Most pet stores will have hay for purchase for your rabbit. Remember that hay is essential for your rabbit’s diet and that they need to have free access to hay at all times to keep them in optimum health.
Buy Fresh Food
Although rabbits primarily eat hay, they do enjoy other foods as well. For example, fresh foods such as fruits and vegetables are common within the diet of a rabbit.
Fresh vegetables that rabbits typically enjoy are carrots, broccoli, kale, celery, cilantro, bell peppers, and brussels sprouts. Many of these should be used in moderation and not as the main source of food.
Fresh fruit that rabbits typically enjoy are berries, pineapples, apples, kiwis, cherries, and mangos. Fruits provide a different texture for your rabbit to try and will be a nice change for them. But just as vegetables, refrain from giving them too much fruit.
Also, some fruits and vegetables can do more harm than good for your rabbit. Some of these are avocados, iceberg lettuce, onions, and garlic.
Buy A Litter Box
Rabbits can be litter trained at any age, so it is important to have a litter box right away. This is because rabbits have to do their business a lot! Which means that they will be spending a lot of their time in the litter box. This is because of their high fiber diet with how much hay that they eat.
Having a litter box in preparation for your rabbit is essential and will allow you to start litter training them as soon as possible. Litter training will teach them to keep their business to a specific location and keep the unwanted mess from happening.
Make sure to follow this 10-step process to set up the rabbit litter box properly.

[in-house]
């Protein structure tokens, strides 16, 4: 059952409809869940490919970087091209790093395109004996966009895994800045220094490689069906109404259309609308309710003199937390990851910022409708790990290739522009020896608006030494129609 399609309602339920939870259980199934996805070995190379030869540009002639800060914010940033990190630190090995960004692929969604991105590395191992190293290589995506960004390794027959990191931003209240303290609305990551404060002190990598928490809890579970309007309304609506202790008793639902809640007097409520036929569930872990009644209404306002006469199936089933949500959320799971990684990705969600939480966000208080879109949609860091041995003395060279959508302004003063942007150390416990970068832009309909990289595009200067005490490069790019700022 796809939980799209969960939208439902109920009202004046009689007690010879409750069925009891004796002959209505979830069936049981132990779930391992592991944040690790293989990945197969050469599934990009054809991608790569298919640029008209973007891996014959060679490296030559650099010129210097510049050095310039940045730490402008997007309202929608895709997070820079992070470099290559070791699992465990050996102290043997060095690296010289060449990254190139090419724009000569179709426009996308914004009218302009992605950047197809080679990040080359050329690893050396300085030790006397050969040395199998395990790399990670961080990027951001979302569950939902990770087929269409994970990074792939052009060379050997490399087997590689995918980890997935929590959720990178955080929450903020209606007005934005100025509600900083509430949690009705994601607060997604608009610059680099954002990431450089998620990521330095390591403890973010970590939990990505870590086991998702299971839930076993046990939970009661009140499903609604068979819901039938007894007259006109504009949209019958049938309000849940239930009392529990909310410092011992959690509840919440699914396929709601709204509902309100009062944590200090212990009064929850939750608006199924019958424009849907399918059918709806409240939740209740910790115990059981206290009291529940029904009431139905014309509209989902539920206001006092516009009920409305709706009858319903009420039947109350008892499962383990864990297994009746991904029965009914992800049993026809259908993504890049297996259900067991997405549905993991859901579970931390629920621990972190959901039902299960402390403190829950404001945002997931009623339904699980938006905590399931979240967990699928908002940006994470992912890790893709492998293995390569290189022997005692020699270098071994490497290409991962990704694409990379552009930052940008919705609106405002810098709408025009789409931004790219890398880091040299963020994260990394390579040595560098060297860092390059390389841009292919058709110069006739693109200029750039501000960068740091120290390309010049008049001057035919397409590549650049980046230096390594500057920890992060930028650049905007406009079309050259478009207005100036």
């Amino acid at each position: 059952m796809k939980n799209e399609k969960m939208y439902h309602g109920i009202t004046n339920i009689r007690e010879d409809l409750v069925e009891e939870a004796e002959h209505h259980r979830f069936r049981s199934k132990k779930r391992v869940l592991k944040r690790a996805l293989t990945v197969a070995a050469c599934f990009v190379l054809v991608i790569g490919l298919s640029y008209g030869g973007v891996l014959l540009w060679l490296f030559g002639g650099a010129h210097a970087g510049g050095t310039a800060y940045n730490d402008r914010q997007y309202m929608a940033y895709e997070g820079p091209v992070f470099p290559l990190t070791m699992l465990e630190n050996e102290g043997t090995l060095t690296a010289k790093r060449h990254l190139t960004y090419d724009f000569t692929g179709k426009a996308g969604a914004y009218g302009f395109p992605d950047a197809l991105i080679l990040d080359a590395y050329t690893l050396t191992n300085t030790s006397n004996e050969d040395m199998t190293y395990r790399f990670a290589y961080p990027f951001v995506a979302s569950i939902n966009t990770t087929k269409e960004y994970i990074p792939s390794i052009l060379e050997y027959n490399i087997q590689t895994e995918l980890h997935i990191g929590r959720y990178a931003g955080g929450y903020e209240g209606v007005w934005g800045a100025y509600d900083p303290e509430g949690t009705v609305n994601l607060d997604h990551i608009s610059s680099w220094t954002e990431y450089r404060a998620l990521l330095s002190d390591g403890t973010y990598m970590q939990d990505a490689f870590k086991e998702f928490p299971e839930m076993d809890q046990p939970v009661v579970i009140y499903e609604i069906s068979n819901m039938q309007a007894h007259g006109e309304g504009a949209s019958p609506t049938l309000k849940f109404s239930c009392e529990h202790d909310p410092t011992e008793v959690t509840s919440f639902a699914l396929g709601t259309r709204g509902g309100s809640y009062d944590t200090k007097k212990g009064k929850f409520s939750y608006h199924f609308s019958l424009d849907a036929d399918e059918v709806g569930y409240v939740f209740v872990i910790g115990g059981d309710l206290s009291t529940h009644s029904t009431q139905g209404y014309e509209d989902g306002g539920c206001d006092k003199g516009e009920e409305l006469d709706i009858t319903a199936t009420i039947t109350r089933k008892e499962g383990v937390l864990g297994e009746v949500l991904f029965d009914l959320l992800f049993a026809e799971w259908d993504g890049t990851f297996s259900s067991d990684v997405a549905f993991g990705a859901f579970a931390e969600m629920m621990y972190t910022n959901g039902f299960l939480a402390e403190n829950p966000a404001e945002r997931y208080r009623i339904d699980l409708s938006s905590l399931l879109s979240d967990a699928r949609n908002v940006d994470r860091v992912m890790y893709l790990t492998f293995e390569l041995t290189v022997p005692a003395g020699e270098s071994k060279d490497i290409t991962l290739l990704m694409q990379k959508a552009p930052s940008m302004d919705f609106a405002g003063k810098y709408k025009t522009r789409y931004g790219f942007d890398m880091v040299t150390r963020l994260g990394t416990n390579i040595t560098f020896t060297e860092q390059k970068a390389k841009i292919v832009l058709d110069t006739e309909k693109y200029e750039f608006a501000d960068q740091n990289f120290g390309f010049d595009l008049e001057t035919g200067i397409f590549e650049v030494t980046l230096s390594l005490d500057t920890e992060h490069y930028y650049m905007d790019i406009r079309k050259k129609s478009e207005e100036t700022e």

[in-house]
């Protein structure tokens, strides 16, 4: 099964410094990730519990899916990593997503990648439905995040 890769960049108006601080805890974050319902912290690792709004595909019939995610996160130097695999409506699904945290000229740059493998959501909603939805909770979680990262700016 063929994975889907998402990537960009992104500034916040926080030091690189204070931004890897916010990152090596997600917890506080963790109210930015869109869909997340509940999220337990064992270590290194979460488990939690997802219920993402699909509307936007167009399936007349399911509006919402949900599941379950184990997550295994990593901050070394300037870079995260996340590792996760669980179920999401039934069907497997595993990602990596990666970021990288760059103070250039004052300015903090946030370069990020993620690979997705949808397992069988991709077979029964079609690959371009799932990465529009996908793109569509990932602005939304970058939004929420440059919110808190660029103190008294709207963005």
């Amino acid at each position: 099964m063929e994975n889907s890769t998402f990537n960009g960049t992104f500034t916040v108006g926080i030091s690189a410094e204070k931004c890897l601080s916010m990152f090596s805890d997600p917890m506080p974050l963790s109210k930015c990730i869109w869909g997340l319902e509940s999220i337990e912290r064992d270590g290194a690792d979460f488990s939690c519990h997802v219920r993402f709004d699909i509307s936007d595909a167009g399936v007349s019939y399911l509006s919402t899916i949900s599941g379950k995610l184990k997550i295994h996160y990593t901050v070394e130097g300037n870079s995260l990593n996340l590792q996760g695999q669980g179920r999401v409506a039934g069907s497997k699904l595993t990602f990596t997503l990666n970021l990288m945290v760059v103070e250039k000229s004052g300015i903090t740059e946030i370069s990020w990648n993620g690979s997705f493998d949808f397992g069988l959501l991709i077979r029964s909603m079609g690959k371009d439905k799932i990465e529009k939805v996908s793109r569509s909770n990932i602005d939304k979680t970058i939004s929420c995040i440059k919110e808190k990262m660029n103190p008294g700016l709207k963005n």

Buy A Food And Water Bowl
Buying food and water bowls is necessary for your rabbit. To prepare for your rabbit, purchase the two bowls ahead of time, so they are ready when your rabbit arrives.
When you’ve bought these bowls, make sure that they will be difficult to tip over. Your rabbit will occasionally tip over the bowls, causing a mess in the feeding area. This will then take time out of your day from doing things that you need to do. So, make sure that there will be little to no risk of the bowls tipping over.
Buy A Variety Of Toys
Having toys for your rabbit is extremely important. Rabbits love playtime and need about 3 hours of exercise each day. So, the toys you purchase for your rabbit will provide them with the stimulation they need and will prevent them from boredom, depression, and irritation.
Having multiple toys for rabbits is important as well. Your rabbit will chew them to bits, so to save trips to the pet store, remember to buy a collection of toys at a time. Toys don’t have to be super durable, but they shouldn’t be able to be swallowed to keep the hazard of choking down.
Rabbits can take a lot of effort, especially once you get one. But the more you prepare now, the better equipped you will be when it comes to bringing your new friend home.
As long as you follow the areas which were talked about (i.e., getting a hutch, food, toys, etc.), then your rabbit will enjoy its new life, and your new pet will be comfortable. You can begin to grow a bond that will persist for years to come.